Edited by Sara Delamont
Chapter 6: History and Ethnography: Interfaces and Juxtapositions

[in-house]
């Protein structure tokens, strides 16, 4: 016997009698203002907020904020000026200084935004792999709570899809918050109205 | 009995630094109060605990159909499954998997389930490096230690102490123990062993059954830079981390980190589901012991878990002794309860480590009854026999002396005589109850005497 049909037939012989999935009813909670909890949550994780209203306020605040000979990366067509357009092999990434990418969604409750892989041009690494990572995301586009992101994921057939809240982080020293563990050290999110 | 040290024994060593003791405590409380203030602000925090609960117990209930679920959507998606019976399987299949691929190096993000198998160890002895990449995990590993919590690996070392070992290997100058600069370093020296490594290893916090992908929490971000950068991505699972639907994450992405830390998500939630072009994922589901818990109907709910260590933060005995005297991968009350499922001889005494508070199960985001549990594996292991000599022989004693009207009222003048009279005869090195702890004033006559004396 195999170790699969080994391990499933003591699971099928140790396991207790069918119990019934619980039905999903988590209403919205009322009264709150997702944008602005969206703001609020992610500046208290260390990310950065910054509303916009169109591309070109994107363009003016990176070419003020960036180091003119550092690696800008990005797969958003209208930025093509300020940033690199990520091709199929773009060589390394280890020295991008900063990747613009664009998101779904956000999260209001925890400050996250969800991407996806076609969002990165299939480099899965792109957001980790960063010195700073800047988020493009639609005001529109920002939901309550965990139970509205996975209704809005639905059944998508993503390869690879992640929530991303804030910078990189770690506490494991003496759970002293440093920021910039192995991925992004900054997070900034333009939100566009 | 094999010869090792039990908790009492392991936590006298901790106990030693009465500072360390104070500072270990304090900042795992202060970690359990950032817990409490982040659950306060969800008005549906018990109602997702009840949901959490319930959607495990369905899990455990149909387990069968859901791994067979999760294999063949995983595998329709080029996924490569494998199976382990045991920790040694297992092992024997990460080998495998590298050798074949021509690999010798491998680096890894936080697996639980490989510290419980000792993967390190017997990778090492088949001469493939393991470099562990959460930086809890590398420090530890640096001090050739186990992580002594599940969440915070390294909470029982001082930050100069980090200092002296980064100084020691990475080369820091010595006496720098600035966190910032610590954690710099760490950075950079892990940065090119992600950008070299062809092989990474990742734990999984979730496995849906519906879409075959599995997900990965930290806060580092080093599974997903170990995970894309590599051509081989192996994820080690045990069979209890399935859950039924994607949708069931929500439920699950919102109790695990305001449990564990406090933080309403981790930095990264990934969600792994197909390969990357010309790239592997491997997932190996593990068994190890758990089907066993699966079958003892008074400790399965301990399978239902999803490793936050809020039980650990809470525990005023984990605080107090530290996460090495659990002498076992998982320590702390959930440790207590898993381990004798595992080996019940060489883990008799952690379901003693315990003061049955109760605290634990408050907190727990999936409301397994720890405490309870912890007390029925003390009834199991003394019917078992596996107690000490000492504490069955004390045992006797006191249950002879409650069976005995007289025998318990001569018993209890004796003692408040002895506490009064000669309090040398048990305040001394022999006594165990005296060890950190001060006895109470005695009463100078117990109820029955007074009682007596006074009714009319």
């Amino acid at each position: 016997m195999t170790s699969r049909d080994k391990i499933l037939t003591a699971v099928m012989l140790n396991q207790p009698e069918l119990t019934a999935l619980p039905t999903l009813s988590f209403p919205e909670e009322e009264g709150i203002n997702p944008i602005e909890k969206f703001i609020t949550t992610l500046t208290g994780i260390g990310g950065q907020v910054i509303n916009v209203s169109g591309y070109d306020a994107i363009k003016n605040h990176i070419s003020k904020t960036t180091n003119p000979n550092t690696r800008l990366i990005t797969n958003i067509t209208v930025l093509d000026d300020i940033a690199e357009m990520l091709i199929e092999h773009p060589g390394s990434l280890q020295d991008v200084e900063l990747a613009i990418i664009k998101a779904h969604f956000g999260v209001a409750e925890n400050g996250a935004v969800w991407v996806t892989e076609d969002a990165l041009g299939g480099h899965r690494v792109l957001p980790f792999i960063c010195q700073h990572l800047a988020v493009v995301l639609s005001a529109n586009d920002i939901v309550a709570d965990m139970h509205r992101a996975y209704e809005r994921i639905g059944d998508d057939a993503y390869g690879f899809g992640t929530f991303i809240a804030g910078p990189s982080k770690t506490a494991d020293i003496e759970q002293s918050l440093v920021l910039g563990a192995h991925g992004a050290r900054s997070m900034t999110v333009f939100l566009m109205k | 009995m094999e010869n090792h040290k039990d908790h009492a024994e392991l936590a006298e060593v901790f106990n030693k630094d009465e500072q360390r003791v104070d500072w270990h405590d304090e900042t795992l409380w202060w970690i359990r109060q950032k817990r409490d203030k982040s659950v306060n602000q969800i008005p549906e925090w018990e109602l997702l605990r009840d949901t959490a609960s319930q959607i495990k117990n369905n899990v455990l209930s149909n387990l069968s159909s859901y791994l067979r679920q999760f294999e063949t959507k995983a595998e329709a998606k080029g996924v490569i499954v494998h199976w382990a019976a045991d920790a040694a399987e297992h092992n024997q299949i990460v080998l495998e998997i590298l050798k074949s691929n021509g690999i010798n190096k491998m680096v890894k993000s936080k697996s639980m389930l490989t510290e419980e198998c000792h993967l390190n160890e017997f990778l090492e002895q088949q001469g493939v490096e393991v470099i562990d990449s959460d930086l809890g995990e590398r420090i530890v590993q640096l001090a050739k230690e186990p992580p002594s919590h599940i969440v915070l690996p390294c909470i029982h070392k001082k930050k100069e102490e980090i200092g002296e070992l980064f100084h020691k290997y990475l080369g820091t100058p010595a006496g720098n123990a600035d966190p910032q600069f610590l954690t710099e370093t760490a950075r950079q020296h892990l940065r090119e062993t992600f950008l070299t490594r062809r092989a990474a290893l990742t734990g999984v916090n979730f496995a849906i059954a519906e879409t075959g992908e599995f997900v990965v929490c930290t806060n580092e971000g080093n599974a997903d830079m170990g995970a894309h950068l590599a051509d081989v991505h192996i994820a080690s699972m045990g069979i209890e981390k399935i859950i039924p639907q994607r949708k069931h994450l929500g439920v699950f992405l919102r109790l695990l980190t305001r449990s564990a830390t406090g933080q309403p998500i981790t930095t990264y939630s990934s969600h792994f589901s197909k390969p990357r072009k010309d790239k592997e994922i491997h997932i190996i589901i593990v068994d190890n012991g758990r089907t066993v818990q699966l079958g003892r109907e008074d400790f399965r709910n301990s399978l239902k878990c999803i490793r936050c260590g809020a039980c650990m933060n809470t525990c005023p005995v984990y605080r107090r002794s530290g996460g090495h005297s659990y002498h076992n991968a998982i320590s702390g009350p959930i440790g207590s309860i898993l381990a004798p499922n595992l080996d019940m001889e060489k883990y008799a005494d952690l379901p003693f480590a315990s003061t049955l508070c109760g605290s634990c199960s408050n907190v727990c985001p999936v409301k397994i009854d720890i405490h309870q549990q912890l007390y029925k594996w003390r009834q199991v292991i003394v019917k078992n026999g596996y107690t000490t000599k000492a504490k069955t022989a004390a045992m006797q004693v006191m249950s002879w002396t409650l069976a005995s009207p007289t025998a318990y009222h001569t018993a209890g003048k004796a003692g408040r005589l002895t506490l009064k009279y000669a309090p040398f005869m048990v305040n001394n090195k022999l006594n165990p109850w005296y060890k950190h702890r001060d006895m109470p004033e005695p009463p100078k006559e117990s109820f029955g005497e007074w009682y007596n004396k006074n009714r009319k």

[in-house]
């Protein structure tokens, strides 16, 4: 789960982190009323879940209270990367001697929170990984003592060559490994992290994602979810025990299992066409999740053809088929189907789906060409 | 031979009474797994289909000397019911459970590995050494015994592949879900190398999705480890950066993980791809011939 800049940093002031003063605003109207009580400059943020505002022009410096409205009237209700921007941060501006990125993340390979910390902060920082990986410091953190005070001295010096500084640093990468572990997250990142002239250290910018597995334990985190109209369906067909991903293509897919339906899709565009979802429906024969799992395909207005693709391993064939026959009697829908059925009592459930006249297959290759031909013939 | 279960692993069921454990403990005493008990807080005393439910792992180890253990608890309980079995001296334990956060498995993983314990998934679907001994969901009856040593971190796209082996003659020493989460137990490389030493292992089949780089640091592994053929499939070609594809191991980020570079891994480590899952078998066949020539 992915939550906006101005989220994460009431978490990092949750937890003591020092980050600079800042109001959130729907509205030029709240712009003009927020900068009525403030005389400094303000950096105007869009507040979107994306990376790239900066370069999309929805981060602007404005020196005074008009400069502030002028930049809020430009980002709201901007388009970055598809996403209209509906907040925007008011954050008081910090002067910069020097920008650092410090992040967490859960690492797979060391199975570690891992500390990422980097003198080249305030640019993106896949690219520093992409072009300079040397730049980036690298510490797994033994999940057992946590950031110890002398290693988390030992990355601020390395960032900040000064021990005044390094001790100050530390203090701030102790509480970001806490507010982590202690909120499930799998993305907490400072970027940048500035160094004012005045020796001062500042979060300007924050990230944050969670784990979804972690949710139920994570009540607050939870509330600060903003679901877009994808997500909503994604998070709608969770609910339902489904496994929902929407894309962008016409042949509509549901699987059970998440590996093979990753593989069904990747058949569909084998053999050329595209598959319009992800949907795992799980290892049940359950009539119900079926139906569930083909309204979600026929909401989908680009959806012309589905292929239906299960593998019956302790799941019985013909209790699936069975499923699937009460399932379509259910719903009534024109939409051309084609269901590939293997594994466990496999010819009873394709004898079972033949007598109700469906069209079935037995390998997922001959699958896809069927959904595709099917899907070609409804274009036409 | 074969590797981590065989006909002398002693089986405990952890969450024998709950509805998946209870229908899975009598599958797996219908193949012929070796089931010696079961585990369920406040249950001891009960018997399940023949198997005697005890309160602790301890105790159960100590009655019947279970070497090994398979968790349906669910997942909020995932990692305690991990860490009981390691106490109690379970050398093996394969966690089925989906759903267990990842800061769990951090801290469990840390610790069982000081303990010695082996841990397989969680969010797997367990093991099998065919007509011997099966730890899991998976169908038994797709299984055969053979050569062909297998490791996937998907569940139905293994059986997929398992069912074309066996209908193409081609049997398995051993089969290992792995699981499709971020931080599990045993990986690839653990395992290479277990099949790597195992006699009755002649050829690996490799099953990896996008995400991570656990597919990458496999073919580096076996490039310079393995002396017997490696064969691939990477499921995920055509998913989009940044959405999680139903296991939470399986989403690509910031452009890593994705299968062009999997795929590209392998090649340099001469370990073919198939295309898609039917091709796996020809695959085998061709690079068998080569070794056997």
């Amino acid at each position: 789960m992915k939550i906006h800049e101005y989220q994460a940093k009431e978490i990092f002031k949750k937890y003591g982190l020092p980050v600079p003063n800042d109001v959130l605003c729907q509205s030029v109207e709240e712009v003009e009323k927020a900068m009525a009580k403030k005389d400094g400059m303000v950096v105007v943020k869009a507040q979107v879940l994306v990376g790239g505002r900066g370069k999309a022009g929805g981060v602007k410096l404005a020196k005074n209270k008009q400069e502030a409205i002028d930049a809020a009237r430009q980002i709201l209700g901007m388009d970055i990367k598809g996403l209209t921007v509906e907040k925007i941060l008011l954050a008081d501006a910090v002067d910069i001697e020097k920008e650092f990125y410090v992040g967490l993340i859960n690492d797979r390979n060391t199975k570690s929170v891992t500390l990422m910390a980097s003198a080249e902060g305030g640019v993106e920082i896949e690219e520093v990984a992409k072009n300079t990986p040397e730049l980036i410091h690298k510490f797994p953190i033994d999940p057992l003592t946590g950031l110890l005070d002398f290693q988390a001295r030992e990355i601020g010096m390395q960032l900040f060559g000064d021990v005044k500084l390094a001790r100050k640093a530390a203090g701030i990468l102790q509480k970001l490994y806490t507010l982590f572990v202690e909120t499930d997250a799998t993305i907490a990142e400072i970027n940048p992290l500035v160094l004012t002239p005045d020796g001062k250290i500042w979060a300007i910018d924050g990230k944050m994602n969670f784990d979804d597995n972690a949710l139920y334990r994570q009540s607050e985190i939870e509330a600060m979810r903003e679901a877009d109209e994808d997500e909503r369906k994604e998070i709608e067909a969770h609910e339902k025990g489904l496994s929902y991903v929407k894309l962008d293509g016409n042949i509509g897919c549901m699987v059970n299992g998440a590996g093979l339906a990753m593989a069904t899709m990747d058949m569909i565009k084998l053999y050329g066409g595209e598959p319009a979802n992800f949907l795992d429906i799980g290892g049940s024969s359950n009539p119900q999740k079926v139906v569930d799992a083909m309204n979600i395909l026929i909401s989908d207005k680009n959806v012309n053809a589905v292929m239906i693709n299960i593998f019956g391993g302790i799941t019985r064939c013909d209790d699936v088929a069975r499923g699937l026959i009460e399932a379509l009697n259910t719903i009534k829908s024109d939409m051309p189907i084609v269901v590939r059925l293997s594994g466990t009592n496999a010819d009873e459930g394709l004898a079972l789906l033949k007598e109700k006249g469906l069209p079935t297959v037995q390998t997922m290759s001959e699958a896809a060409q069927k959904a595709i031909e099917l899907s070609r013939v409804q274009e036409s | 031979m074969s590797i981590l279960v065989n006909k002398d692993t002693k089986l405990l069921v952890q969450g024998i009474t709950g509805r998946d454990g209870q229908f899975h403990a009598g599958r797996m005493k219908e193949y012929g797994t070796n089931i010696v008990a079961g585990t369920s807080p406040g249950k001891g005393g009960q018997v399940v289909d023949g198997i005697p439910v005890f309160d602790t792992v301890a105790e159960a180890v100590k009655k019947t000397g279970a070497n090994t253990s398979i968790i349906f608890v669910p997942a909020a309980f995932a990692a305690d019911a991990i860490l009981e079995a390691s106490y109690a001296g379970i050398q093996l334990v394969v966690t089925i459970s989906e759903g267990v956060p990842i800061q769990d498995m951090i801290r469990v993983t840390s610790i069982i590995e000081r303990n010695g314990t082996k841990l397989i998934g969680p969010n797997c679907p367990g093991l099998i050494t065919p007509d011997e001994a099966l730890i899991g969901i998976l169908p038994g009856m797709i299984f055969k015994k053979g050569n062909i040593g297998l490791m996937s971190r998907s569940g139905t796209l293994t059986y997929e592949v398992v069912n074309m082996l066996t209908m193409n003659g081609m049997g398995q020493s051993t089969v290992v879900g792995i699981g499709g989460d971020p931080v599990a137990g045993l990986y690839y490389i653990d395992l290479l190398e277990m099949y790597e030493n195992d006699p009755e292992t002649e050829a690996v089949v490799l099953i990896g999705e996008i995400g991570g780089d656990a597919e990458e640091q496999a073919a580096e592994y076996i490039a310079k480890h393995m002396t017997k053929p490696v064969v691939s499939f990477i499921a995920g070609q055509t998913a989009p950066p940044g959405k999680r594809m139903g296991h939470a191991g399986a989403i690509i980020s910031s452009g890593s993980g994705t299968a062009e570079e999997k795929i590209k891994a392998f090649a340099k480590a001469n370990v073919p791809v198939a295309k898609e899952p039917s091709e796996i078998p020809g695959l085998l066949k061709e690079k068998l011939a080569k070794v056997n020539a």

Maria Tamboukou What is our present today? How have we become what we are and what are the possibilities of ‘becoming other’? This question has triggered and underpinned my ongoing research on writing genealogies as ‘histories of the present’ (Foucault, 1975 , p. 31). In doing this, my work has unfolded as an interface of historical and ethnographic inquiries. In this chapter, I look back in this body of work, tracing encounters between history and ethnography while framing them within the broader field of educational research. Historical and ethnographic inquiries are wide and complex fields in themselves that have drawn on a variety of research methods and approaches depending on the epistemological and theoretical traditions that underpin them. What both fields have in common, however, is a vibrant area of ‘critical studies’ that keep interrogating what history or ethnography can do.1 Researchers in educational studies have been particularly influenced by and contributed to this body of ‘critical studies’. As Sue Middleton2 has aptly put it: ‘the subject “Education” has always been theoretically promiscuous and my own research toolkit includes concepts, strategies, and techniques pulled from phenomenology, neo-Marxism, and feminism, as well as Foucauldian postructuralism’ (2003, p. 38). Foucault’s theories and analytical strategies have indeed been influential here, particularly in the way he has interrogated linearities and continuities in traditional historical research (Foucault, 1971 ), as well as the way he has problematized the role of the human sciences in the constitution of power/knowledge regimes (Foucault, 1966 ). Foucault’s critique has...
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